How much should you pay towards your child’s upkeep? How do you pay this, or what if the non resident won’t pay? We’ve posted below a number of the most frequently asked questions we receive on Child Maintenance issues.
What is Child Maintenance?
Child maintenance is basically what is says on the tin. It’s a sum of money paid towards your child’s every day living costs, eg food, clothes and putting a roof over their head (with all associated costs). It’s usually paid by the non resident parent but can still apply in the case of shared care if one of the parents has a significantly higher income than the other.
What Child Maintenance isn’t
Child maintenance isn’t a bargaining tool or a way of punishing parents, it’s simply a payment towards raising your children and helping to provide for their needs. It’s recognition that we’re responsible for the upkeep of our children, whether they live with us or not.
How much Child Maintenance do I pay for my child?
The CSA in its previous guise used to recommend 10% of net income for the 1st child, 15% for two children, and 20% for three children – a reasonable starting point also for anyone making their own arrangements. The CSA have now been replaced and the calculator takes into account other children in the home as well as the amount of time the child spends with each parent. The Child Maintenance Calculator can be found here This is a useful tool, and although this includes the fees payable should you wish to pursue or pay maintenance via the Child Maintenance Service, you can simply disregard the additional costs if you come to your own arrangements.
How long will I receive Child Maintenance for my child?
Child maintenance is considered payable until the child reaches 16 or, if they continue in full time education or certain training course, until they reach 20. The guidelines are very similar to child benefit in this respect.
Is it better for me to pay my ex direct or shall we use the Child Maintenance Service?
Wherever feasible, it’s better to agree on payments yourselves and pay these direct to your ex partner. Whilst the Child Maintenance Service has good powers to administer payments, the service is costly to use for both paying and receiving parent and should be used as a last resort only.
What’s the best way to organise payment ourselves?
If you agree Child Maintenance yourselves, this is known as a ‘Family Based Arrangement’. This gives you both flexibility to structure payments around your circumstances and this can be a quicker way to sort out the issue of payments. It’s also cheaper too as you don’t have the administration fees to pay, so as long as both parents are happy with the arrangement, it’s a win win. To ensure there is no ambiguity in or misunderstandings over what has been arranged, it’s worth recording this in on a Family Based Arrangement Form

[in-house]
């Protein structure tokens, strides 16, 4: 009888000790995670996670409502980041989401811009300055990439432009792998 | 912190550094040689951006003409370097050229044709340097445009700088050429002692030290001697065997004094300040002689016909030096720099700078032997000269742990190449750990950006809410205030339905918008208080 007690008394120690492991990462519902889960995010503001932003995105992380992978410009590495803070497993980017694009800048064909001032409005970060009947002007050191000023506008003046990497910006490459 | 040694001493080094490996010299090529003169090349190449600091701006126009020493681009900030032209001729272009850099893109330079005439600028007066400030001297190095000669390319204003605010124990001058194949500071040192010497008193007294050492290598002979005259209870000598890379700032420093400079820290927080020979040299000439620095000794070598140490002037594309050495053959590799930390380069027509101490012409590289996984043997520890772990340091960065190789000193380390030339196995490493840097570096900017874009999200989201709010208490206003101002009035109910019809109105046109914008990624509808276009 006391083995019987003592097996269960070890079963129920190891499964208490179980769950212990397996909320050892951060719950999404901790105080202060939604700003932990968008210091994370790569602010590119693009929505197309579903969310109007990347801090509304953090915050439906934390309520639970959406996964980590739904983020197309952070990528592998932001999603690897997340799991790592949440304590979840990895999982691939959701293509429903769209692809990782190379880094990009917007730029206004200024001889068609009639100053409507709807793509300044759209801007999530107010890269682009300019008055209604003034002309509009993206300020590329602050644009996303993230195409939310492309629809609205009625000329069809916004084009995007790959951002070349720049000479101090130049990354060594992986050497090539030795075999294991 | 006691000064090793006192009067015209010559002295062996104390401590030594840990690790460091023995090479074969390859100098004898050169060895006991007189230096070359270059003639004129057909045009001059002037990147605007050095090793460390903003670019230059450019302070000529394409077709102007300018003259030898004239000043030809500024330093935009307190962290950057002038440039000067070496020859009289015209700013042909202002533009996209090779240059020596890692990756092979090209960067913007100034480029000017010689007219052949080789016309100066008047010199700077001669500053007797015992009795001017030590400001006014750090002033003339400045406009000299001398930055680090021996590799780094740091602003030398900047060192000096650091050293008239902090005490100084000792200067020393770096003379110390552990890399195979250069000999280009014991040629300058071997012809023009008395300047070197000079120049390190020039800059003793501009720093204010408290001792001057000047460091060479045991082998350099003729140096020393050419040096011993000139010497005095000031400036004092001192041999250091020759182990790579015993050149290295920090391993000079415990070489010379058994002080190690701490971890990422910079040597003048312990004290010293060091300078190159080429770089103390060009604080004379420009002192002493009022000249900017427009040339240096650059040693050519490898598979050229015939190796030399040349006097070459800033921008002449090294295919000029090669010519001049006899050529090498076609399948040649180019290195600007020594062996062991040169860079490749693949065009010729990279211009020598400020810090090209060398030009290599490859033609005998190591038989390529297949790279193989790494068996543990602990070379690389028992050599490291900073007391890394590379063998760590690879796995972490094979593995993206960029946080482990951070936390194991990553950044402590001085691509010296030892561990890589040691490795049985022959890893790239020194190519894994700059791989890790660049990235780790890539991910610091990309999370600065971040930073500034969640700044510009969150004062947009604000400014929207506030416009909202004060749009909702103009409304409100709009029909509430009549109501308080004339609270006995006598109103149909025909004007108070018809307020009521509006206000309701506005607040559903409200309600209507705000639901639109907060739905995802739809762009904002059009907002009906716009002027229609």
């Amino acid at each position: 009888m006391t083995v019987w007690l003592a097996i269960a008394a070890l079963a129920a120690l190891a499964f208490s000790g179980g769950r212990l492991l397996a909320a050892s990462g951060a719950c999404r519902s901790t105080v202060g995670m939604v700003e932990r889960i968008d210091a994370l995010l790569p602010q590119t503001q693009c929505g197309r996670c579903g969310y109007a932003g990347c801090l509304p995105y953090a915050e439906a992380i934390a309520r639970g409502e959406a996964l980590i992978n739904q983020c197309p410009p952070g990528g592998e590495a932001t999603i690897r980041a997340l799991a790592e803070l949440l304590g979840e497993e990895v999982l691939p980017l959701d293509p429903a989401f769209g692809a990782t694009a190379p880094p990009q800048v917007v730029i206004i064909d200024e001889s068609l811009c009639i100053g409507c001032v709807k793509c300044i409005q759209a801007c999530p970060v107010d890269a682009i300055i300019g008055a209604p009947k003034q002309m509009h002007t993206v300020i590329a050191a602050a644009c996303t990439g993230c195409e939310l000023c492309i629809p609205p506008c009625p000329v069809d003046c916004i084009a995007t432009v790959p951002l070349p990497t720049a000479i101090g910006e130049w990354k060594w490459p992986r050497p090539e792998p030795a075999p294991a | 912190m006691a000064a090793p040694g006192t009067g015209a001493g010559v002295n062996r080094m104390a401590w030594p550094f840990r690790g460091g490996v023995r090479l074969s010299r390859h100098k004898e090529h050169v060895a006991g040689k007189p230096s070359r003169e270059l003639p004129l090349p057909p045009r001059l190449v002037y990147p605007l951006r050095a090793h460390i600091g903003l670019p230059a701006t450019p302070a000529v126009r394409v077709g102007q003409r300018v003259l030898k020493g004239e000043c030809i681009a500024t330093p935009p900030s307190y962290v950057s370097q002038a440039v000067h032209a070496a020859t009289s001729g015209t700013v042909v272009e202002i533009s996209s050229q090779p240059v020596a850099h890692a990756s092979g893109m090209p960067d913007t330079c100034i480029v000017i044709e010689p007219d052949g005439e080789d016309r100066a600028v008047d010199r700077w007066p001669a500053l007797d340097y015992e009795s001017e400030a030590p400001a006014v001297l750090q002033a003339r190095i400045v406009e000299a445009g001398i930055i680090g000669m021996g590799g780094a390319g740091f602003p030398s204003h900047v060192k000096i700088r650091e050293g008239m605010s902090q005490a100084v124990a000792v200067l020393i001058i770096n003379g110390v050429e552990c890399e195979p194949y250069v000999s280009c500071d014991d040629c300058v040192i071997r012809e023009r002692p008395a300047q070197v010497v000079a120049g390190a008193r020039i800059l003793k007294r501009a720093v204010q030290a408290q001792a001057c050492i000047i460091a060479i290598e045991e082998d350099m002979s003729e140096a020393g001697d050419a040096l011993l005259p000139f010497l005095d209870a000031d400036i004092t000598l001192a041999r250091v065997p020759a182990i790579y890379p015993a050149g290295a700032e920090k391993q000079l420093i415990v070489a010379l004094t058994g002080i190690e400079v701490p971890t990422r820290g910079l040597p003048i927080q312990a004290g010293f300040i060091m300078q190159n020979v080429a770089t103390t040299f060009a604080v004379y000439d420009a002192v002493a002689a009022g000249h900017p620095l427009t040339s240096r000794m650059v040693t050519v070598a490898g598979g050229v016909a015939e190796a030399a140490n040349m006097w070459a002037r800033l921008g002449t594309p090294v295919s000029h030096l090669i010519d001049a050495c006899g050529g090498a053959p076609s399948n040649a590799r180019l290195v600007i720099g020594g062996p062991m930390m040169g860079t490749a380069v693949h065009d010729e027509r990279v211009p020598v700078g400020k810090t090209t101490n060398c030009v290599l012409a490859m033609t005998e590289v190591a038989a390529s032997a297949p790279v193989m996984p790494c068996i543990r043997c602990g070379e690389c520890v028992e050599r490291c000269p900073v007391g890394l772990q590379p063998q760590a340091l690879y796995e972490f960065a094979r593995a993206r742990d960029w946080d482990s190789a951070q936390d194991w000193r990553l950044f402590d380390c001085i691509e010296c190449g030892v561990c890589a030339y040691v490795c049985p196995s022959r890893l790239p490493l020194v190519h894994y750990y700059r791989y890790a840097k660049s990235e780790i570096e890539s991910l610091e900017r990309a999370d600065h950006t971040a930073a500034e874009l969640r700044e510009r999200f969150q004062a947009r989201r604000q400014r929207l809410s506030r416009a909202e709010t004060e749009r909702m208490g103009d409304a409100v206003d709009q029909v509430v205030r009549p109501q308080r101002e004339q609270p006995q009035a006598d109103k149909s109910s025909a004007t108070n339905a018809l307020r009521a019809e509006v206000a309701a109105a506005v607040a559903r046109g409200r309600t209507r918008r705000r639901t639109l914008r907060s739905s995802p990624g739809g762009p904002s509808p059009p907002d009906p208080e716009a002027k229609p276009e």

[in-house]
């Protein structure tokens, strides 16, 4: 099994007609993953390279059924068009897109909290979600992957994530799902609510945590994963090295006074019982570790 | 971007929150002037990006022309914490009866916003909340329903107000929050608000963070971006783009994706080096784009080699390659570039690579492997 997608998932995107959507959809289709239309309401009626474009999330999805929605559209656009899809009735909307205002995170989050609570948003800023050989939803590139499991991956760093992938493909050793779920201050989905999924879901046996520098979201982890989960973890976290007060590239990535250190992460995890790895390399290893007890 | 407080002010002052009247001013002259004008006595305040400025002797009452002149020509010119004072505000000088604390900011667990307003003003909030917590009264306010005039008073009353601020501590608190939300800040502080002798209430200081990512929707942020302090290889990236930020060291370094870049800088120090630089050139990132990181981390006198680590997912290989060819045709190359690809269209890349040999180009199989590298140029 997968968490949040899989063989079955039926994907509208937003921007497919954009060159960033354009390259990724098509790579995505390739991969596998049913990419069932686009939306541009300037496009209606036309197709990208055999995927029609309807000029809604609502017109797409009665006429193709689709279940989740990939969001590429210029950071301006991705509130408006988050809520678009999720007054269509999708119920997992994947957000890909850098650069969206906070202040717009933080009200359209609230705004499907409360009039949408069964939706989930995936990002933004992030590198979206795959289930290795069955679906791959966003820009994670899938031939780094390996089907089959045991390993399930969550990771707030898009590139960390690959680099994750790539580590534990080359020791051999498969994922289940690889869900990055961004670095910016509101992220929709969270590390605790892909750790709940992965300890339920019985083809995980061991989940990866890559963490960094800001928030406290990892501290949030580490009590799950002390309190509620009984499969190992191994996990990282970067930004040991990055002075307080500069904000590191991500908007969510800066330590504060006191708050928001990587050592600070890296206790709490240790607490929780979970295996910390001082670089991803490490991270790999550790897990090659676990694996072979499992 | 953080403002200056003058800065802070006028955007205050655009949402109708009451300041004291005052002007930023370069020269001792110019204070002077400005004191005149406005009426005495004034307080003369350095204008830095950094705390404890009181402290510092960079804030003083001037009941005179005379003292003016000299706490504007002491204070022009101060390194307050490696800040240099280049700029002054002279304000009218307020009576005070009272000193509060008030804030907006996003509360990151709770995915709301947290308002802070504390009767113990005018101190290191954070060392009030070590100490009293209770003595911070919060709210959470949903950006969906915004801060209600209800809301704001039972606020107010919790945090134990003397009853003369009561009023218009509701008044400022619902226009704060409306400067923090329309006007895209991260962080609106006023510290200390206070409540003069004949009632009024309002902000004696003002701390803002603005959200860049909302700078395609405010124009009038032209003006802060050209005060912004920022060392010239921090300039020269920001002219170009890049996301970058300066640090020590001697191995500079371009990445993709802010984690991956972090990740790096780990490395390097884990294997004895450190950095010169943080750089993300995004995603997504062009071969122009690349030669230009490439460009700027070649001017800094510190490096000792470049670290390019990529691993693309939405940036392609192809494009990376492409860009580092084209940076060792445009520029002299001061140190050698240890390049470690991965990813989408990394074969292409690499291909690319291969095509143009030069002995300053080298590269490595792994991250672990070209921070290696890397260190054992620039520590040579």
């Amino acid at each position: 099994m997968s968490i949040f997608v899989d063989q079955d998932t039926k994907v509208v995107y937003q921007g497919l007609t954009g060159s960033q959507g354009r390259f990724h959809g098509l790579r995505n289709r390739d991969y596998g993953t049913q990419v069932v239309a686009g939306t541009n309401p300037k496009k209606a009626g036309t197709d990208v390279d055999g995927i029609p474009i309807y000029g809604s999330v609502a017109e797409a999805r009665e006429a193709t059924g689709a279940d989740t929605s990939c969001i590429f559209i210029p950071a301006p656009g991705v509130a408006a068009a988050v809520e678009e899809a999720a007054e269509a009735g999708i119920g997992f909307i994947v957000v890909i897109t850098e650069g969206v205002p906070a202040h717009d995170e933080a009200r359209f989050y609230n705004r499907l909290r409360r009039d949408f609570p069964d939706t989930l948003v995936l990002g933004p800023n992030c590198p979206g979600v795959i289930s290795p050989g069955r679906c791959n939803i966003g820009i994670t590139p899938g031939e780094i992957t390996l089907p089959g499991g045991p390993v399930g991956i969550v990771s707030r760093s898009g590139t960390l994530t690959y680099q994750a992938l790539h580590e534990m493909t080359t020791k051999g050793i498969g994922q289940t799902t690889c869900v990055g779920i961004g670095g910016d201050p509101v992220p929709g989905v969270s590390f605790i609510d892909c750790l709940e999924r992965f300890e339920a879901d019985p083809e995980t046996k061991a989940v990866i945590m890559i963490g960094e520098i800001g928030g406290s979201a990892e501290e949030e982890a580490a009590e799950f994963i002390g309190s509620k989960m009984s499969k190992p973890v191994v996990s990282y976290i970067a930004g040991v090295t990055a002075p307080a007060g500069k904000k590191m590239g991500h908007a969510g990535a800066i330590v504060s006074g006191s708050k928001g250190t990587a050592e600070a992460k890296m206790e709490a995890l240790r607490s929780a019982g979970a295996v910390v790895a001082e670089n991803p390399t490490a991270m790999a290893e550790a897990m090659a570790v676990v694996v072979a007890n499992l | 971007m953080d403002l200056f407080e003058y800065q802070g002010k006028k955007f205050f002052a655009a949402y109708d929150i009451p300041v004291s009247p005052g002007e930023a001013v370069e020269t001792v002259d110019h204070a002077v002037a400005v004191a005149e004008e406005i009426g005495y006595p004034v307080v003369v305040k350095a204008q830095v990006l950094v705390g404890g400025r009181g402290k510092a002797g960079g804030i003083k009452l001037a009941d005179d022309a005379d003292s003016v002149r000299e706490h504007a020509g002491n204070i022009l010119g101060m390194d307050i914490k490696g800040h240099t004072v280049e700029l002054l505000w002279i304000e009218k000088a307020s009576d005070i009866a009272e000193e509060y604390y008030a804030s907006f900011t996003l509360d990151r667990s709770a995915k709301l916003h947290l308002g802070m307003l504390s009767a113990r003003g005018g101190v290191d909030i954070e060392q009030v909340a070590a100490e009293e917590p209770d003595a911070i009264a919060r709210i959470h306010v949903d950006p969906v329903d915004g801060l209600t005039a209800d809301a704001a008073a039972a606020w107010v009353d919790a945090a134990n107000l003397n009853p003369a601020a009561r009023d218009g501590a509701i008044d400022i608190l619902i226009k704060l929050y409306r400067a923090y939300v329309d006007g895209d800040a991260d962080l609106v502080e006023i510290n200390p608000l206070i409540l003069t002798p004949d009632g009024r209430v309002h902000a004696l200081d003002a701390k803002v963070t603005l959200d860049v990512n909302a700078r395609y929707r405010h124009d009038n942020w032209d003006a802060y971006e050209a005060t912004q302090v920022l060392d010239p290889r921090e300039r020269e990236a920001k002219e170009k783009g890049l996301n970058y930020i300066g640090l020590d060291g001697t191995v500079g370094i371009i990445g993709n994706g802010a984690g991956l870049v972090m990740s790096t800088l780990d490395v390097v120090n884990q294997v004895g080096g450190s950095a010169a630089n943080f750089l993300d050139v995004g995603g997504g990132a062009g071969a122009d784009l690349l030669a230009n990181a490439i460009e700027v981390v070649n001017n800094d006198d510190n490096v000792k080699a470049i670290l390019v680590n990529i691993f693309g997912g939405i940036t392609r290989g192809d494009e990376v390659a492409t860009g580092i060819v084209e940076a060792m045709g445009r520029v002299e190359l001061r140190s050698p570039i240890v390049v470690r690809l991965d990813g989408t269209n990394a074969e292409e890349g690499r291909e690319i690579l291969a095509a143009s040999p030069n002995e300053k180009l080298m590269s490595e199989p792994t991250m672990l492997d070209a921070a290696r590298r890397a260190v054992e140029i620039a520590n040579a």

Can I decide what my ex uses the Child Maintenance for?
No. The payment is made to your partner based on your agreement or Child Maintenance calculators and this then goes into the household pot. There is no obligation to provide any information or itemised breakdown on where the money goes. This in essence isn’t necessarily a bad thing but recognises that communication between separated parents can often lead to animosity and arguments.
What if my ex partner refuses to pay?
Child maintenance is a legal responsibility and should you be unable to reach a private arrangement, or if the payments are unreliable, there is a new government service, the Child Maintenance Service, who will pursue your case and act as a middle man in collecting payments. This new service however is, unlike the CSA, not free and the following fees apply:
Application fee : £20 fee
Collection fees from non resident parent: 20% of the amount owing (eg a payment of £200 per month would cost the non resident parent £40 per month)
Collection fees for resident parent: the resident parent would be charged 5% of the amount owing, eg of a Child Maintenance payment of £200 per month, £10 would be deducted by the Child Maintenance Service.
Can I go to the CSA instead?
No, the only cases that will continue to be administered by the CSA are those that were opened before the 25th November 2013, the Child Maintenance Service will pursue any cases after this date.
What if my ex still won’t pay?
The Child Maintenance Service will impose fines if maintenance payments are missed or delayed and you can apply to have the payment deducted direct from their salary by their employer. The service can also take money direct from a bank account or, if all else fails, take the parent to court with the use of bailiffs to confiscate possessions that cover the outstanding amount.
I am receipt of Universal Credit. Will Child Maintenance affect my payment?
I have gone back to work full time – does this mean my Child Maintenance payment will reduce?
No. The payment is based on the non resident’s income and situation, and the number of children and is a recognition that we are all responsible for the upkeep of our children.
My new partner is pregnant and we’re struggling with payments.
The Child Maintenance Calculator takes into consideration your income, how many children you are paying Child Maintenance for and also other relevant factors such as children in other or new relationships. Use the Child Maintenance Calculator if there’s been a change in circumstances – whether due to new children or a change in salary (for better or worse!).
We’ve tried to cover as many of the most frequently asked questions about maintenance above without making this a huge topic, there are also a number of good online resources available. The government’s site Child Maintenance Options is a wealth of information and a very useful starting point if you’re just setting out on this road or want further advice.
Child Maintenance Service 0800 988 0988